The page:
Sleep is anything but a waste of time. While many people think of catching Zzs as the body "shutting off" until morning, nodding off actually activates a complicated process that helps you feel rested and healthy the next day. Scientists divide sleep into four stages -- each full sleep cycle takes about 90 minutes to complete, meaning we cycle through roughly five rotations during 7.5 hours between the sheets. The amount of time spent in each stage of sleep varies by cycle, with more deep sleep taking place earlier in the night and more dreaming sleep in the second half of the night. In honor of Sleep Awareness Week, here's a closer look at some of the amazingly complex things your body does every night.
Stage one: The earliest stage of sleep is one between wakefulness and slumber. It's easy to be awoken from stage one sleep and, if you are, you might even feel like you haven't slept at all. Your eyes move slowly back and forth as your muscles relax and sometimes even twitch, a phenomenon called a hypnagogic jerk.
Stage two: Philip Gehrman, Ph.D., assistant professor of psychiatry at the University of Pennsylvania, dubs stage two sleep "average sleep" -- it's not too deep, not too light, and it's where you spend about half the night. As you move into stage two sleep, you lose a sense of your surroundings and your body temp drops, according to the National Sleep Foundation. Brain waves are slow (with some rapid bursts) and your heart rate and blood pressure slow down and regulate. That means, for much of the night, your heart and vascular system are getting a much-needed rest, which might help to explain the many cardiovascular benefits of shuteye.
Stage three: "This is our deepest sleep," Gehrman says of stage three (which used to be separated into stages three and four). "It's also called our slow-wave sleep because our brain waves are these slow, high-amplitude waves." During this restorative stage of sleep, blood pressure drops, breathing slows down, blood flow moves to the muscles and tissue is repaired, according to the National Sleep Foundation. Hormones, such as the human growth hormone, are secreted at this time as well. Stage three is also where parasomnias, such as sleep walking, talking or eating, take place. Since this is the deepest sleep (and the one that makes you feel well-rested and energetic the next day), it's also the hardest stage to be woken from, Gehrman says. About 20 percent of the night is spent in deep sleep, and it mostly happens in the first half of the night.
REM sleep: While bland dreams can occur in other stages of sleep, REM sleep is where we see vivid, imaginative dreams, Gehrman explains. He says experts often call this stage "paradoxical sleep" because the body is asleep but the brain looks similar to how it does when you're awake. As the name Rapid Eye Movement suggests, the eyes quickly dart back and forth during this stage of sleep, and breathing and heart rate both become more varied. Muscle groups also become paralyzed to keep you from acting out your dreams. The first round of REM is typically fairly short and occurs at the end of the first sleep cycle -- but each session gets longer throughout the night as deep sleep in stage three gets shorter. "Most of our deep sleep happens in the first half of our night, most of our REM sleep happens in the second half of the night," Gehrman says. And like deep sleep, we spend about 20 percent of the night in REM.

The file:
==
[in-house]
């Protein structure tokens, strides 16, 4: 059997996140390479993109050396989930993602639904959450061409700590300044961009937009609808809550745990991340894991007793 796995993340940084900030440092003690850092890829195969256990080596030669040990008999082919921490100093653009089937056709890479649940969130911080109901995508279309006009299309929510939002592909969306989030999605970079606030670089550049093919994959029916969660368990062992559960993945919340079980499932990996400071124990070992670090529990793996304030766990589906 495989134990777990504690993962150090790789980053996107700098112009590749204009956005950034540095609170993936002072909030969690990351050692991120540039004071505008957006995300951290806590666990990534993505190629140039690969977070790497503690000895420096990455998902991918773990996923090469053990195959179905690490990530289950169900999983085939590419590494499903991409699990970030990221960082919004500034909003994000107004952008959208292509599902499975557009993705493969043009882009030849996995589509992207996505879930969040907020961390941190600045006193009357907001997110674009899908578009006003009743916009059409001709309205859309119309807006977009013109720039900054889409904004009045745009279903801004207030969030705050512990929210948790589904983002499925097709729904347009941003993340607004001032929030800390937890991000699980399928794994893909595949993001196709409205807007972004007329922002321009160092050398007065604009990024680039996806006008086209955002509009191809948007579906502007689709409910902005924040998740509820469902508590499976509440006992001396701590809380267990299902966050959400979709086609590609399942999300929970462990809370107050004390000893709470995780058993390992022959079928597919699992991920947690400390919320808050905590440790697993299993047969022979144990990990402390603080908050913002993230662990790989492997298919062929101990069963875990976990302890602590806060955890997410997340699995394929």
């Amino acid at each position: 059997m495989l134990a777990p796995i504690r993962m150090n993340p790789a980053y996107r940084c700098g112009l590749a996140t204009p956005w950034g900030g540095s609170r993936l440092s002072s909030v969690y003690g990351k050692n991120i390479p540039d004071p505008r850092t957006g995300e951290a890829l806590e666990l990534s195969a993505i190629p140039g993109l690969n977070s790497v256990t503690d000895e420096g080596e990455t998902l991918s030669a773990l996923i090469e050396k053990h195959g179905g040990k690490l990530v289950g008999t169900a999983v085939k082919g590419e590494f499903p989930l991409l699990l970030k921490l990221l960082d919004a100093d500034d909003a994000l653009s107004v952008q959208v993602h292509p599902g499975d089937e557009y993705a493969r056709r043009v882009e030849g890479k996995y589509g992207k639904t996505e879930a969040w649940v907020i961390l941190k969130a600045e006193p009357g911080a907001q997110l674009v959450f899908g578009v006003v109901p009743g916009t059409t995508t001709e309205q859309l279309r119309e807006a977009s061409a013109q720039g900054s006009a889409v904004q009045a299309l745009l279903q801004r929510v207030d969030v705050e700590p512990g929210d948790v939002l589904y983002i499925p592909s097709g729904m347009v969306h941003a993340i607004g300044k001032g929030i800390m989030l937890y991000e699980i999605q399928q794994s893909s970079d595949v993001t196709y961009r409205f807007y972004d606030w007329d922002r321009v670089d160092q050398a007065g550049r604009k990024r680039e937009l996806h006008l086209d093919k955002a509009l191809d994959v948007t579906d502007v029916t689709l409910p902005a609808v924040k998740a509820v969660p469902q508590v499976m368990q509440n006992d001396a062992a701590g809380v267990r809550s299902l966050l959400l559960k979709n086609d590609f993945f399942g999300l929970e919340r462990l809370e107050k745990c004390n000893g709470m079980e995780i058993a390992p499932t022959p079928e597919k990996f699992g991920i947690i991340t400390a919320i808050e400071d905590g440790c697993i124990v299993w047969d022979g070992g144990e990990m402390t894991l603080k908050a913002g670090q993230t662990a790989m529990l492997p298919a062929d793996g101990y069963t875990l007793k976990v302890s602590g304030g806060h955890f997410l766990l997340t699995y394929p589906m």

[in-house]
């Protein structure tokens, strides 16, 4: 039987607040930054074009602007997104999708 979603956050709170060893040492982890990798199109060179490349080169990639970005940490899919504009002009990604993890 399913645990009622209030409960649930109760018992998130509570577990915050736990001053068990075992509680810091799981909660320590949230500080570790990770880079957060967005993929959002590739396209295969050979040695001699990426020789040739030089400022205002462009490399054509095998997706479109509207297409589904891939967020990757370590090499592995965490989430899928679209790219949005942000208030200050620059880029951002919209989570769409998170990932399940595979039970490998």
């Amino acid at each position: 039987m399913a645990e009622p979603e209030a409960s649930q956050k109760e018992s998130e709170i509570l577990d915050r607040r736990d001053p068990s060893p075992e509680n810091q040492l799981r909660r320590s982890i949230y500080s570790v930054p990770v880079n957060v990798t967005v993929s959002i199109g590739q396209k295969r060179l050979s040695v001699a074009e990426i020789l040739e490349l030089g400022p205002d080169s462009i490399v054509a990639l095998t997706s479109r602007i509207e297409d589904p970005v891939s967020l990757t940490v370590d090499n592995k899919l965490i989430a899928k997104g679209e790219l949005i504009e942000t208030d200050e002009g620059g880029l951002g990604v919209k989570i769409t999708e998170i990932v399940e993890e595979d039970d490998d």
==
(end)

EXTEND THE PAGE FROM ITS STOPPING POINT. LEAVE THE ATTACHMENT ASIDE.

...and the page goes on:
Sleep also has some functions that aren't stage-specific (or at least we don't yet understand what stage they occur in). One of those is regulation of the appetite hormones; a full night's sleep is thought to help the body suppress ghrelin, a hunger hormone, and stimulate leptin, which controls appetite. Snoozing also seems to be related to forming the pathways in the brain for memory and learning, Gehrman explains. And while it used to be thought that this occurred only in REM sleep, newer research is painting a more complicated picture, with other stages of sleep playing important roles in the process in different ways. What's more, a compelling mouse study published in October of last year showed that the brain's waste-flushing system (called the glymphatic system) may be close to 10 times more active when we sleep compared to when we're awake.
It's important to note, too, that sleep cycles aren't an exact science, and may not be precisely the same from person to person or even night to night. Several factors including age and sleep deprivation, Gehrman says, can push the body to spend more or less time in a given stage.